This is a real threat to hog farmers. I can't speak for everyone but I know our farm and the vast majority of other hog producers in Missouri follow the rules, get the permits, pass inspections, and do everything within their power to keep the farm running as it should and as it is required to run. Despite all this, despite following the rules and complying with new ones our government still won't stand behind us. Hog producers and farmers in general pay loads of state and local taxes that go toward improvements, schools, etc. and yet our state won't stand behind us. Premium Standard Farms employs 1,100 people, local people; our little hog operation employs 6 people, four separate households, and yet our community won't stand behind us. It's a sad day when good country folks have turned so bitter that they would rather sue thy neighbor than love thy neighbor.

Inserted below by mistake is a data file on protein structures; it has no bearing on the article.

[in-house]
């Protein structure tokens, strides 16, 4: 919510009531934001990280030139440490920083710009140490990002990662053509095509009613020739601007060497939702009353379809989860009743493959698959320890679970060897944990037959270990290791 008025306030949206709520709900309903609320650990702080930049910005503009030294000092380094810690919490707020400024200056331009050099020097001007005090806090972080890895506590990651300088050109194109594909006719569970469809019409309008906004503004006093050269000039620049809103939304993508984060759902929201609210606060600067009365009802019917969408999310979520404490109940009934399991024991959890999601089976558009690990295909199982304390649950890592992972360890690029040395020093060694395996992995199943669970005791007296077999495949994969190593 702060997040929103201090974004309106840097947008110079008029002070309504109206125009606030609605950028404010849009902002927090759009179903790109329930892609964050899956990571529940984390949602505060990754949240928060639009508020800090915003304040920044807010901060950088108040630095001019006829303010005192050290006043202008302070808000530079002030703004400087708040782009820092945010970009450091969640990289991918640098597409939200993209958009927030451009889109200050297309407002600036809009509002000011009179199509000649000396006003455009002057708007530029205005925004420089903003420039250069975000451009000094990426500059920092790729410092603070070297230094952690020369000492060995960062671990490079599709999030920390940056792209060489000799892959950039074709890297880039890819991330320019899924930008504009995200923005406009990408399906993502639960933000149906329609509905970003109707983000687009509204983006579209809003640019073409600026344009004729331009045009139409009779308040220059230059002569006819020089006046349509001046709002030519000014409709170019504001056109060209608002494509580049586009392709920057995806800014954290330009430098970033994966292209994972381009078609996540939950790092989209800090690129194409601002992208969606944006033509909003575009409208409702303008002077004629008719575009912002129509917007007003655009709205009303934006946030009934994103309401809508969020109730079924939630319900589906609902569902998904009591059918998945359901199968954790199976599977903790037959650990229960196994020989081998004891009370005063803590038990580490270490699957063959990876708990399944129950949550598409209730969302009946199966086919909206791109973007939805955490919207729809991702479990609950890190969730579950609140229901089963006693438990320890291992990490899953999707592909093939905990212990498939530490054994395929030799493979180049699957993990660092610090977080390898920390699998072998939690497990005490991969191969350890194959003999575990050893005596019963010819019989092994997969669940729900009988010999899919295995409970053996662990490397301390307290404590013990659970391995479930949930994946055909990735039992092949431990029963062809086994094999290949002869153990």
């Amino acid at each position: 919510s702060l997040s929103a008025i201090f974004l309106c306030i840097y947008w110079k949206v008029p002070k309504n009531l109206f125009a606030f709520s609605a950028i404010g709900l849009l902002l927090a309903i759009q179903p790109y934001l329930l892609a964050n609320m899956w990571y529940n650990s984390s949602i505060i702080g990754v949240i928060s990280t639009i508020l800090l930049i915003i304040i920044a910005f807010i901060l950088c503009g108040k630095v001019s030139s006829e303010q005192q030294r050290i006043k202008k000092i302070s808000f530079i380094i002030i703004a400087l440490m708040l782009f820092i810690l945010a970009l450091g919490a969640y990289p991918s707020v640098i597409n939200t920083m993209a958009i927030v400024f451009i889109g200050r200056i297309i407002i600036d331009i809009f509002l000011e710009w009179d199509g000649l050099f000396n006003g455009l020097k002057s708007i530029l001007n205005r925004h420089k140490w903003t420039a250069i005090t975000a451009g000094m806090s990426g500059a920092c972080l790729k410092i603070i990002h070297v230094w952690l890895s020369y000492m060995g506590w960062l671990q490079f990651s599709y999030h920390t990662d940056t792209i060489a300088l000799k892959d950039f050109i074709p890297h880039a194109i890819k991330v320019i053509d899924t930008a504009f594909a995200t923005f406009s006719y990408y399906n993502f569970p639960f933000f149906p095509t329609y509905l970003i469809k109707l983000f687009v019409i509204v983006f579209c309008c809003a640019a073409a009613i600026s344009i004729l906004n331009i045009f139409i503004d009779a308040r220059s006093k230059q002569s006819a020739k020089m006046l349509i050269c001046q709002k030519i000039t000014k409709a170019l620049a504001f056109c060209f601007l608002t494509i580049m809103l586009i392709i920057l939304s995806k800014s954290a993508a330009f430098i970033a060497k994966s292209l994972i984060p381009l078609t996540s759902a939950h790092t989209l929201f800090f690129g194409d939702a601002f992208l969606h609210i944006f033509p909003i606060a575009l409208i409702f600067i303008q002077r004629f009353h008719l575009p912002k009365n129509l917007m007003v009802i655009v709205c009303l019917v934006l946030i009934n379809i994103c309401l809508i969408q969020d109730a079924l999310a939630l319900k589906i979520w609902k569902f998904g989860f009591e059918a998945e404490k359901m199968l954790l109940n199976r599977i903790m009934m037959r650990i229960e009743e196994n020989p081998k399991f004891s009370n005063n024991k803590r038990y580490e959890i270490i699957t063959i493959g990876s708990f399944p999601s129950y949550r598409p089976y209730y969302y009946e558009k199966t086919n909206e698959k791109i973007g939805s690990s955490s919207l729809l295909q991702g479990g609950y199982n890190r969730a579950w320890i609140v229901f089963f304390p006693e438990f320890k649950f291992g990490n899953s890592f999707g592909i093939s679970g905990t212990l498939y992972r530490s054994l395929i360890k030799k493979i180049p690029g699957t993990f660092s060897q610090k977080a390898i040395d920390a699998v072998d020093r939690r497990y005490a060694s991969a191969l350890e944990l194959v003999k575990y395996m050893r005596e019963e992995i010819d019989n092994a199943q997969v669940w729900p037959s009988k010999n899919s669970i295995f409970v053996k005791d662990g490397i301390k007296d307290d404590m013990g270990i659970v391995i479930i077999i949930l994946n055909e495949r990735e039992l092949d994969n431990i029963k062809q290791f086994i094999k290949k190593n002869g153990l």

Sunday, May 16, 2010

Great News for Pork Producers

China begins accepting U.S. pork shipments
May 14, 2010 by Ken Anderson
Brownfield Ag News

China has given official notice that it is again accepting shipments of U.S. pork.

The Chinese closed their market to U.S. pork in late April 2009 in the wake of an outbreak in humans of novel H1N1 influenza, which the media misnamed “swine” flu. In March, the U.S. and China reached an agreement to reopen the Chinese markets to U.S. pork imports, but it took China until now to begin accepting product.

National Pork Producers Council president Sam Carney of Adair, Iowa calls it “tremendous news for U.S. pork producers.” Carney says with that issue resolved, NPPC will now focus on the remaining impediments to exporting U.S. pork to China. Those include China’s ban on U.S. pork produced with ractopamine, an FDA-approved feed ingredient that improves efficiencies in pork production—subsidies China provides its domestic pork producers—and a value-added tax it imposes on imports. Read what the Pork Network has to say.